21. sophielovespeanutbutter on June 20th, 2007 11:34 am

    I am working a long term temp job at present. I basically became a professional Administrative Assistant/Receptionist/Office Coordinator after college by accident. Not my lifes work, by any stretch. I am reading “Refuse to Choose” by Barbara Sher. Very interesting book about personality types that she has dubbed Scanners. People who are talented in lots of different ways and don’t want to choose just one thing to be when they ‘grow up’. It is inspiring and I am hoping it will be one of the bits and pieces that help me figure out what things I want to do for a living! :)

  22. Kerri on June 21st, 2007 7:53 am

    Sometimes job-related angst has more to do with something going on inside ourselves than the job itself. Having read your blog for some time, I really can’t imagine a better job description for you. You get to be creative, work a flexible schedule, and cooperate with honest, fun people.

    Before even thinking about moving on, I would do some serious introspection (with an “I”) and see whether there isn’t some other tension inside of you that’s looking for an outlet. It’s kind of similar to a man going through a mid-life crisis and deciding to get a divorce. Usually the problem has nothing to do with his wife, but she’s the target because he’s generally unhappy and she’s closest to him.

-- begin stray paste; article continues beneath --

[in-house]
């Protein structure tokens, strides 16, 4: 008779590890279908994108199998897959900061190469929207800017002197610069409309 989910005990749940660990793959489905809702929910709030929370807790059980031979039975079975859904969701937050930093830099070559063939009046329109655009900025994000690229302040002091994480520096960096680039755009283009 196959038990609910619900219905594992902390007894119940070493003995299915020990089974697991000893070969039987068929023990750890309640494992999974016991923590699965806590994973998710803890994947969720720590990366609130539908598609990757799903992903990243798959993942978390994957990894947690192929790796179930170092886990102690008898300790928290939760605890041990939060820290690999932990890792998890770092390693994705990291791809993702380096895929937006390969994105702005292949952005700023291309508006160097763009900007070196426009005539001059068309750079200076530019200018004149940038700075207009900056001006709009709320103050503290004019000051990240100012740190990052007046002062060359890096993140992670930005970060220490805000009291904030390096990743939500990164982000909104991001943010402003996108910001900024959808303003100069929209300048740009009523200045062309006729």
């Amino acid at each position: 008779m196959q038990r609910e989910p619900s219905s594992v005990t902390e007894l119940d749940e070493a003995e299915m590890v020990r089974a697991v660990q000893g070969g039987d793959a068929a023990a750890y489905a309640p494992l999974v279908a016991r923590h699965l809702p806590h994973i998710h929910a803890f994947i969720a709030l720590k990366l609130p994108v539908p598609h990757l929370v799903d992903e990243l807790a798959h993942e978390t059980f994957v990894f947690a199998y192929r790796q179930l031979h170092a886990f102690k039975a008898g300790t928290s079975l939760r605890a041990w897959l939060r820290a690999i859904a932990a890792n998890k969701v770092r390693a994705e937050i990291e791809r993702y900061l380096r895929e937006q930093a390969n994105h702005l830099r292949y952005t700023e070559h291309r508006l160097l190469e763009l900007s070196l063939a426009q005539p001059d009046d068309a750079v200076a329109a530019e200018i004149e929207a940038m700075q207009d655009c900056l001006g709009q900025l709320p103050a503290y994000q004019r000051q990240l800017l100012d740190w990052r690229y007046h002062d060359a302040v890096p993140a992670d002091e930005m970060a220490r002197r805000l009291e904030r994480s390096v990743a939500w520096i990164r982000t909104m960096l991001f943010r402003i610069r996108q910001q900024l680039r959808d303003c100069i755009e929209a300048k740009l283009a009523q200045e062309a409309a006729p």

There are lots of other things you can do considering your flexible schedule. When Riley and any future kids are in school, you can use that time to write a book, learn to paint, volunteer, etc.

    In fact, you might feel a little more satisfied with your job now if you were doing some volunteering.

    So I guess my advice is look before you leap, because most people would kill for a job description like yours.

  23. pippa on June 27th, 2007 1:35 pm

    What Kerri said. Because girl, I would trade with you in a SECOND. I get so tired \of writing on the same old crap in my jammies while changing diapers. A part-time gig where I could ress like a grown-up and wear maek-up and talk to adults AND be writing the same old shit? GOLD, man, GOLD!

    I’ll trade you a kid for your job. What kind you want? I got boys… girls…